There’s no disputing the fact that business is cut-throat. One day your most important strategic partner is bringing you into a great business opportunity. The next day, they are submitting a proposal to win business from your client. To sustain the ups and downs of career development and business growth, you require a thick skin. So how do we stay tough and protect our interests, while maintaining a mindset of abundance and compassion?
Hyper-competitiveness was defined as a “neurotic personality trait” almost 70 years ago. Psychoanalytic theorist Karen Horney characterized it as a coping strategy in which we “move against people” as opposed to moving toward or away from people. Nowhere is this displayed more than in the political arena, where mud-slinging is considered standard practice – and these are supposedly the leaders of our country.
Healthy competition is a natural part of the human toolbox for growth and survival. However, when it creates hostility, anger, and a desire to crush others so that we may succeed, we need to question its role. Maintaining a constant competitive state blocks our ability to be happy for others when they achieve. It also blocks our own creative processes.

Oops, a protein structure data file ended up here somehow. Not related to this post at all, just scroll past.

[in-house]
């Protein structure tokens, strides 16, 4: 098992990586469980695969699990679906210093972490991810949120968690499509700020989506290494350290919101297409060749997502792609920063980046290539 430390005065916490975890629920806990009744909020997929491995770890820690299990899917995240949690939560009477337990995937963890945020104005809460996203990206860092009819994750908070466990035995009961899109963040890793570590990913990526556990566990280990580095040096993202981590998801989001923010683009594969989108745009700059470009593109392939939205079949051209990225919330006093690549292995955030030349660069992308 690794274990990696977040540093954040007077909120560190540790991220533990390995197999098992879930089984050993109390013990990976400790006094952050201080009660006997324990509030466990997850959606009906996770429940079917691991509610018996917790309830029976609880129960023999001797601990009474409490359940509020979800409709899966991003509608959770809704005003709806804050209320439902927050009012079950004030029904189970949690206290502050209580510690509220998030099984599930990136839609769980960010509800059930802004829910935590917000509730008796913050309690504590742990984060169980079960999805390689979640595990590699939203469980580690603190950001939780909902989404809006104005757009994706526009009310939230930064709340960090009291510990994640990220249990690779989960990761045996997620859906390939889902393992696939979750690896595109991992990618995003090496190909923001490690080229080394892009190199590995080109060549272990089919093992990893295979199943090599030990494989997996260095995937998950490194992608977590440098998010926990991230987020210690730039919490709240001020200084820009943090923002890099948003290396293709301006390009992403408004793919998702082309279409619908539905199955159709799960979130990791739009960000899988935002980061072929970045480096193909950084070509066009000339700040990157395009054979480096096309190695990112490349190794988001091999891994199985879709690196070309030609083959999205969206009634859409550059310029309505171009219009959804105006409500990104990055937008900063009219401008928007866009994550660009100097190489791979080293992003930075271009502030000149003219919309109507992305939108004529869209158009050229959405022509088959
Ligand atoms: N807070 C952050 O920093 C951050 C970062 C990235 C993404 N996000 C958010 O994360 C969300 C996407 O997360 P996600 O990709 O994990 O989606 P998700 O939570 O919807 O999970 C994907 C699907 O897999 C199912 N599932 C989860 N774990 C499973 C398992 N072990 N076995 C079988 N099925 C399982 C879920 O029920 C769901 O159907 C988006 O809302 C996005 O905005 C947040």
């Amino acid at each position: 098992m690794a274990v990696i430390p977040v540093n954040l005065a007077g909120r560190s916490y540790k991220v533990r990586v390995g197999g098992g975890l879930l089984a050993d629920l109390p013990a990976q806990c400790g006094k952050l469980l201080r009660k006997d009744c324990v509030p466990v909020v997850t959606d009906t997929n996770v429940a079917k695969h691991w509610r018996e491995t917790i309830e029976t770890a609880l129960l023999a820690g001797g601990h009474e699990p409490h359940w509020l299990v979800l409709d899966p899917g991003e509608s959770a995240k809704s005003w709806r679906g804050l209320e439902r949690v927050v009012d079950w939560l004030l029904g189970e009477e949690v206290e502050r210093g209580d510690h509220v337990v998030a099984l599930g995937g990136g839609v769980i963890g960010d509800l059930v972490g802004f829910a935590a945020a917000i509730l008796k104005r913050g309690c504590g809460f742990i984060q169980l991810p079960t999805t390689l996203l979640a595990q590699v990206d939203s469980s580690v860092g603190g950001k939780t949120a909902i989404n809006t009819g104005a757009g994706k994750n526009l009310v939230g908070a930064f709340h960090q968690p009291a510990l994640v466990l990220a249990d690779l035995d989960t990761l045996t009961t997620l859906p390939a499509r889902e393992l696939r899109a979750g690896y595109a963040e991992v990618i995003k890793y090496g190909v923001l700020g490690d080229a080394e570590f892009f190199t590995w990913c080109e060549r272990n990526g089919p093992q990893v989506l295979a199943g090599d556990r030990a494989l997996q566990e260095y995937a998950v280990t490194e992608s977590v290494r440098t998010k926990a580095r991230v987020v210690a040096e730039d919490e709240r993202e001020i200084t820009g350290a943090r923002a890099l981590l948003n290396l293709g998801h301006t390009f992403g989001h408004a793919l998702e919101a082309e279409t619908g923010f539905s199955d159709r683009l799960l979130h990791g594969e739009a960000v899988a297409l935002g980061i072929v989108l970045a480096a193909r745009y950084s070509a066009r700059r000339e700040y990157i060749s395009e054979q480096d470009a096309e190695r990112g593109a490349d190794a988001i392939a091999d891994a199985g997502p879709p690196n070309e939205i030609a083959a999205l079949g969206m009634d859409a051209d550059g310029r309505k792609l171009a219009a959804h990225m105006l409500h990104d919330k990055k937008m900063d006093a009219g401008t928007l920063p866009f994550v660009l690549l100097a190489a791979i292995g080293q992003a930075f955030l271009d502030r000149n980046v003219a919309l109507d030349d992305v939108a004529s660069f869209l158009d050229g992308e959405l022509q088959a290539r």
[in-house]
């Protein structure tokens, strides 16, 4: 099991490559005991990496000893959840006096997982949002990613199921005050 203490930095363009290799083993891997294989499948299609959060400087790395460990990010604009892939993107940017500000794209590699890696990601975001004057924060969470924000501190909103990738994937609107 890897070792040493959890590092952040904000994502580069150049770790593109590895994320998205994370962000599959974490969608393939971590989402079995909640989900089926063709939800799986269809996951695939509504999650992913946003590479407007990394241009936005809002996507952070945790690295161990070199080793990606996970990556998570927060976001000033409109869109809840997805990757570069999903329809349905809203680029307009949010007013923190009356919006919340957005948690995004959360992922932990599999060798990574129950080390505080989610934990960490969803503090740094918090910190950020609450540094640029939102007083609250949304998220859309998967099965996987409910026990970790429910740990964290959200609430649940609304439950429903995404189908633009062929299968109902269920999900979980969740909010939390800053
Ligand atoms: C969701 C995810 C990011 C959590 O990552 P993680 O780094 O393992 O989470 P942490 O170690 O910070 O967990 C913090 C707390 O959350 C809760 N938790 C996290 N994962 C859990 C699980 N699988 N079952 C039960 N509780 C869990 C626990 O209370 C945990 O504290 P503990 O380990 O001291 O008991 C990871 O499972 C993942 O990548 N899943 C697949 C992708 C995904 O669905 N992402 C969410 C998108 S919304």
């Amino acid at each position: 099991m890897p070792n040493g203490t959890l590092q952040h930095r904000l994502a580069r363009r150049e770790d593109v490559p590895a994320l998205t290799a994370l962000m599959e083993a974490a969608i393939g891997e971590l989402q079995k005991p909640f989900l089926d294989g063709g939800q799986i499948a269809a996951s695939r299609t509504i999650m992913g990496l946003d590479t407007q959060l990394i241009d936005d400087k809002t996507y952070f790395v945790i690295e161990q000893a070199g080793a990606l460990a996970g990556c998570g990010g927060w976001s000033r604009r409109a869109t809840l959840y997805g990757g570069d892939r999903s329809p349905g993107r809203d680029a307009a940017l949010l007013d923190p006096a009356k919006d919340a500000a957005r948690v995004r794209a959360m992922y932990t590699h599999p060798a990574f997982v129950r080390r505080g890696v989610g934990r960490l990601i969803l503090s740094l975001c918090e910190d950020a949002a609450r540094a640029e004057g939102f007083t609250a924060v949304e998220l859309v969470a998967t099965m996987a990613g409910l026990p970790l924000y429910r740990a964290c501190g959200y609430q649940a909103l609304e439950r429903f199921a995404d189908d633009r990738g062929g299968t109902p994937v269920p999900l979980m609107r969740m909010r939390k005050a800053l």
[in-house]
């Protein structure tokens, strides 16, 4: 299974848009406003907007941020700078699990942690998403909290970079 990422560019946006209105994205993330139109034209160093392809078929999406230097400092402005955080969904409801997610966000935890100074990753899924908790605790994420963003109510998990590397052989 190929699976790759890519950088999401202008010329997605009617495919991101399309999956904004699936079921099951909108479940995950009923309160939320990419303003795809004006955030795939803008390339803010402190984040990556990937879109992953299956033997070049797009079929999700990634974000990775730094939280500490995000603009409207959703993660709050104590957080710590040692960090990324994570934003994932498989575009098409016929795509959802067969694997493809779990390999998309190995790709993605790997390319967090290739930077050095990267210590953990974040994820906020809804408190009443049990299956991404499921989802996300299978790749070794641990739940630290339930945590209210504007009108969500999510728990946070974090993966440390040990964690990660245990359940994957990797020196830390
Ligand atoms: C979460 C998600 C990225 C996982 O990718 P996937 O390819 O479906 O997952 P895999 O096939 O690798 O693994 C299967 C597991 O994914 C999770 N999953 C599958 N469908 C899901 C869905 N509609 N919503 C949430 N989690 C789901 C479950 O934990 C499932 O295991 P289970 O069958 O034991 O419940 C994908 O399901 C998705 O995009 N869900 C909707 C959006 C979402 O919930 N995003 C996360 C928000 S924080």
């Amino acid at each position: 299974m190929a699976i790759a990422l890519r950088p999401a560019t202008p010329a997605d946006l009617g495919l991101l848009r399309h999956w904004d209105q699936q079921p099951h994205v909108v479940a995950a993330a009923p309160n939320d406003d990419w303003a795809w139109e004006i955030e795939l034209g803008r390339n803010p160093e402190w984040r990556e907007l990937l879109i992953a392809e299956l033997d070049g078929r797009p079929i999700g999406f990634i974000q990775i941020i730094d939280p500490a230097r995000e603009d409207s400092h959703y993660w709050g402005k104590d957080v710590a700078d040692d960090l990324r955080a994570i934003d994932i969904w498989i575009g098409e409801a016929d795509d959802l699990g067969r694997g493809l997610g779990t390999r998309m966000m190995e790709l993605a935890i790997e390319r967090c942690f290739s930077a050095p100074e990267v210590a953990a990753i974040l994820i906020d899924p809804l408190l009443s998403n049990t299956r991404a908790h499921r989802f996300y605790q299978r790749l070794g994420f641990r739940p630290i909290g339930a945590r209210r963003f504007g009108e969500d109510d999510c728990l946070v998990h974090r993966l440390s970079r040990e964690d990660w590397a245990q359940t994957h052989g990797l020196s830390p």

We can become fixated on being better than someone else, rather than on being our best self. When we are in a competitive frame of mind, when something good happens to someone else, we think that somehow, it diminishes us. This is not true. Especially in our own industries, when one wins, we all win. A rising tide lifts all boats.
One of my favorite comparison graphics illustrates the differing mindsets between scarcity and abundance.
Scarcity emphasizes what we lack instead of what we have. This may perpetuate the thinking that anyone who has something that we want is the enemy. As a business owner, when I see other business owners doing well, I often wonder about the struggles they’ve endured to get to where they are. When we look closely at the life of someone we consider to be competition, we are bound to see hardships that the person has endured, or understand how tenuous good fortune can really be. If we can connect from a place of compassion with those we consider to be “enemies,” we would diffuse our feelings of scarcity and inadequacy, and be able to focus more on what we have instead of what we lack.
The ability to live and lead from a place of abundance and compassion is a gift not only to those we serve but to ourselves.
Where are you in terms of embracing abundance over scarcity? To move towards an abundance mindset, identify 5 Abundance traits on the chart that you can cultivate, and 5 Scarcity traits you can start to remove. Remember that we are all a work in progress. The path of progress is full of opportunities for self awareness and improvement.
Please let me know your strategies for incorporating a mindset of abundance into your leadership.
Graphic courtesy of http://www.joemartinfitness.com/tag/abundance-mindset/